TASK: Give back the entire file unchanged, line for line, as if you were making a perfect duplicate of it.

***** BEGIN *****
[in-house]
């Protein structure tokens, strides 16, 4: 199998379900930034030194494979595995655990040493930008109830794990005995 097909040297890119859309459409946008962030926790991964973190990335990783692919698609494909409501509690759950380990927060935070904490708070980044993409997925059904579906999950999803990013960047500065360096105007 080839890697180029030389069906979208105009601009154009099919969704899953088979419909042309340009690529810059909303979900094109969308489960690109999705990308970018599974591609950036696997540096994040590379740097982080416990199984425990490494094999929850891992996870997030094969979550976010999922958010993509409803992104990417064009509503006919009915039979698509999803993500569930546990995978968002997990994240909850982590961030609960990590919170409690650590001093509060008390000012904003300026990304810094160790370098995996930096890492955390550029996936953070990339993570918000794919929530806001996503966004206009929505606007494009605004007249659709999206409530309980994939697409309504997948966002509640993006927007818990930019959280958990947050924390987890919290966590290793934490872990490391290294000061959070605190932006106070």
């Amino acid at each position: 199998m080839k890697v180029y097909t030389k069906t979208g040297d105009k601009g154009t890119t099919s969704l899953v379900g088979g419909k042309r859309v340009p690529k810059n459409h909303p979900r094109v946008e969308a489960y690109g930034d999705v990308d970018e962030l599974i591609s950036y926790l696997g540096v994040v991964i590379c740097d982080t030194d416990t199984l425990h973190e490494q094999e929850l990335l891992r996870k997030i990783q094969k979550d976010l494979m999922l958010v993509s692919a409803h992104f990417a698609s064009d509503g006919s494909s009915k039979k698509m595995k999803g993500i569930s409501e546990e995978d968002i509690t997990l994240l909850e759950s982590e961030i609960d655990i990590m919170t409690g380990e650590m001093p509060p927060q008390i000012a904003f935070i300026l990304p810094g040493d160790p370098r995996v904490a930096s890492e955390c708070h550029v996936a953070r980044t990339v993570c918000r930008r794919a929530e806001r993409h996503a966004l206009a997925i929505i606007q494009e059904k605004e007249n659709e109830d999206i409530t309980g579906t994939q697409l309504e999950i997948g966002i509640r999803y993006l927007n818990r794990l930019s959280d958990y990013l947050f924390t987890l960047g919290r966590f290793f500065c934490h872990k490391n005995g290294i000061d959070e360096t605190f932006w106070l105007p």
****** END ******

[in-house]
């Protein structure tokens, strides 16, 4: 199998379900930034030194494979595995655990040493930008109830794990005995 097909040297890119859309459409946008962030926790991964973190990335990783692919698609494909409501509690759950380990927060935070904490708070980044993409997925059904579906999950999803990013960047500065360096105007 080839890697180029030389069906979208105009601009154009099919969704899953088979419909042309340009690529810059909303979900094109969308489960690109999705990308970018599974591609950036696997540096994040590379740097982080416990199984425990490494094999929850891992996870997030094969979550976010999922958010993509409803992104990417064009509503006919009915039979698509999803993500569930546990995978968002997990994240909850982590961030609960990590919170409690650590001093509060008390000012904003300026990304810094160790370098995996930096890492955390550029996936953070990339993570918000794919929530806001996503966004206009929505606007494009605004007249659709999206409530309980994939697409309504997948966002509640993006927007818990930019959280958990947050924390987890919290966590290793934490872990490391290294000061959070605190932006106070």
């Amino acid at each position: 199998m080839k890697v180029y097909t030389k069906t979208g040297d105009k601009g154009t890119t099919s969704l899953v379900g088979g419909k042309r859309v340009p690529k810059n459409h909303p979900r094109v946008e969308a489960y690109g930034d999705v990308d970018e962030l599974i591609s950036y926790l696997g540096v994040v991964i590379c740097d982080t030194d416990t199984l425990h973190e490494q094999e929850l990335l891992r996870k997030i990783q094969k979550d976010l494979m999922l958010v993509s692919a409803h992104f990417a698609s064009d509503g006919s494909s009915k039979k698509m595995k999803g993500i569930s409501e546990e995978d968002i509690t997990l994240l909850e759950s982590e961030i609960d655990i990590m919170t409690g380990e650590m001093p509060p927060q008390i000012a904003f935070i300026l990304p810094g040493d160790p370098r995996v904490a930096s890492e955390c708070h550029v996936a953070r980044t990339v993570c918000r930008r794919a929530e806001r993409h996503a966004l206009a997925i929505i606007q494009e059904k605004e007249n659709e109830d999206i409530t309980g579906t994939q697409l309504e999950i997948g966002i509640r999803y993006l927007n818990r794990l930019s959280d958990y990013l947050f924390t987890l960047g919290r966590f290793f500065c934490h872990k490391n005995g290294i000061d959070e360096t605190f932006w106070l105007p």